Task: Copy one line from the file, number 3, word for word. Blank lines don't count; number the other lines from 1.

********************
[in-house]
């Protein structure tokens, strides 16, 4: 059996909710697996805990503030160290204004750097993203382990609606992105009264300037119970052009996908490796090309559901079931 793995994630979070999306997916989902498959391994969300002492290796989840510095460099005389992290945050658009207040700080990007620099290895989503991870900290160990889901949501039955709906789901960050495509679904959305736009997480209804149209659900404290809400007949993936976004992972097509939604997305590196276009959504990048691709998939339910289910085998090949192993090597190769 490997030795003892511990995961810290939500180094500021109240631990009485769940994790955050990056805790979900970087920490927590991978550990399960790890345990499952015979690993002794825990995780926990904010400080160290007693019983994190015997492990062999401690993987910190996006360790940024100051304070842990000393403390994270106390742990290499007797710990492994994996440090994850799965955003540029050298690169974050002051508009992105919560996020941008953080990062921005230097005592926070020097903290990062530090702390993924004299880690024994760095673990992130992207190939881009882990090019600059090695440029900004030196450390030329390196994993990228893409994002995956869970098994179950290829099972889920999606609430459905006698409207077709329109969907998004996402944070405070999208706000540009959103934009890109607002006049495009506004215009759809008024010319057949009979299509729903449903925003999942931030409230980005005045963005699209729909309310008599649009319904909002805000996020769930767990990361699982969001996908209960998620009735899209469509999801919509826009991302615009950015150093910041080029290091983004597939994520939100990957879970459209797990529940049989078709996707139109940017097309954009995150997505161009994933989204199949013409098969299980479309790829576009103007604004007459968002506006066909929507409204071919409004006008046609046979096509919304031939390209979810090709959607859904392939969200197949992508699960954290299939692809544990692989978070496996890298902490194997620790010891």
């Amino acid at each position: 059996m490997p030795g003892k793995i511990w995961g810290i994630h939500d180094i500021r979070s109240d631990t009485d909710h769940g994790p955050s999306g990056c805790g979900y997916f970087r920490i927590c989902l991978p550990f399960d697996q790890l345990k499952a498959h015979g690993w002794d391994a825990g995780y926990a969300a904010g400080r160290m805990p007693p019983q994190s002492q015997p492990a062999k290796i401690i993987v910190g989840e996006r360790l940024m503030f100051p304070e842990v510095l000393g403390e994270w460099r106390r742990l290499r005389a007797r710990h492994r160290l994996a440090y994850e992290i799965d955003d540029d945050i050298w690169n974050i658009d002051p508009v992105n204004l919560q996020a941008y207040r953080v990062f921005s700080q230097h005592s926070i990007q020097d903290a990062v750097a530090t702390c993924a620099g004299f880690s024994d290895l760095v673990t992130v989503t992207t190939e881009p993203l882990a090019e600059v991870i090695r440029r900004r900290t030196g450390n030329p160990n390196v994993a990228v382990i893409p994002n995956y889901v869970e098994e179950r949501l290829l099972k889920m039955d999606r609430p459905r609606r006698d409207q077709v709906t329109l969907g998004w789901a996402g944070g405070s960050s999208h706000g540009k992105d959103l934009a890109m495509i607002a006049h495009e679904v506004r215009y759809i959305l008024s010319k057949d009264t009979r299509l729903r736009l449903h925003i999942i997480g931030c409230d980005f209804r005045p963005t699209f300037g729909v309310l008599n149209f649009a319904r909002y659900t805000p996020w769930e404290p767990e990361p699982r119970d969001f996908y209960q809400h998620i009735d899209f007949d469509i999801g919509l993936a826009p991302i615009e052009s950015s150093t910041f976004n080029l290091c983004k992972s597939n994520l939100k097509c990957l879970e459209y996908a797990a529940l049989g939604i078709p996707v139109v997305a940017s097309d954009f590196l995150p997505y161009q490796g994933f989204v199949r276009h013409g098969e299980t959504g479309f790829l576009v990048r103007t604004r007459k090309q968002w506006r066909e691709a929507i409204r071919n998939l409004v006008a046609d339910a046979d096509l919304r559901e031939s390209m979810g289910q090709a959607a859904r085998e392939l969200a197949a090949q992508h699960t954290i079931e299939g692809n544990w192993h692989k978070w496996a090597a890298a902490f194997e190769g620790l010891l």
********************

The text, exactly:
């Amino acid at each position: 059996m490997p030795g003892k793995i511990w995961g810290i994630h939500d180094i500021r979070s109240d631990t009485d909710h769940g994790p955050s999306g990056c805790g979900y997916f970087r920490i927590c989902l991978p550990f399960d697996q790890l345990k499952a498959h015979g690993w002794d391994a825990g995780y926990a969300a904010g400080r160290m805990p007693p019983q994190s002492q015997p492990a062999k290796i401690i993987v910190g989840e996006r360790l940024m503030f100051p304070e842990v510095l000393g403390e994270w460099r106390r742990l290499r005389a007797r710990h492994r160290l994996a440090y994850e992290i799965d955003d540029d945050i050298w690169n974050i658009d002051p508009v992105n204004l919560q996020a941008y207040r953080v990062f921005s700080q230097h005592s926070i990007q020097d903290a990062v750097a530090t702390c993924a620099g004299f880690s024994d290895l760095v673990t992130v989503t992207t190939e881009p993203l882990a090019e600059v991870i090695r440029r900004r900290t030196g450390n030329p160990n390196v994993a990228v382990i893409p994002n995956y889901v869970e098994e179950r949501l290829l099972k889920m039955d999606r609430p459905r609606r006698d409207q077709v709906t329109l969907g998004w789901a996402g944070g405070s960050s999208h706000g540009k992105d959103l934009a890109m495509i607002a006049h495009e679904v506004r215009y759809i959305l008024s010319k057949d009264t009979r299509l729903r736009l449903h925003i999942i997480g931030c409230d980005f209804r005045p963005t699209f300037g729909v309310l008599n149209f649009a319904r909002y659900t805000p996020w769930e404290p767990e990361p699982r119970d969001f996908y209960q809400h998620i009735d899209f007949d469509i999801g919509l993936a826009p991302i615009e052009s950015s150093t910041f976004n080029l290091c983004k992972s597939n994520l939100k097509c990957l879970e459209y996908a797990a529940l049989g939604i078709p996707v139109v997305a940017s097309d954009f590196l995150p997505y161009q490796g994933f989204v199949r276009h013409g098969e299980t959504g479309f790829l576009v990048r103007t604004r007459k090309q968002w506006r066909e691709a929507i409204r071919n998939l409004v006008a046609d339910a046979d096509l919304r559901e031939s390209m979810g289910q090709a959607a859904r085998e392939l969200a197949a090949q992508h699960t954290i079931e299939g692809n544990w192993h692989k978070w496996a090597a890298a902490f194997e190769g620790l010891l």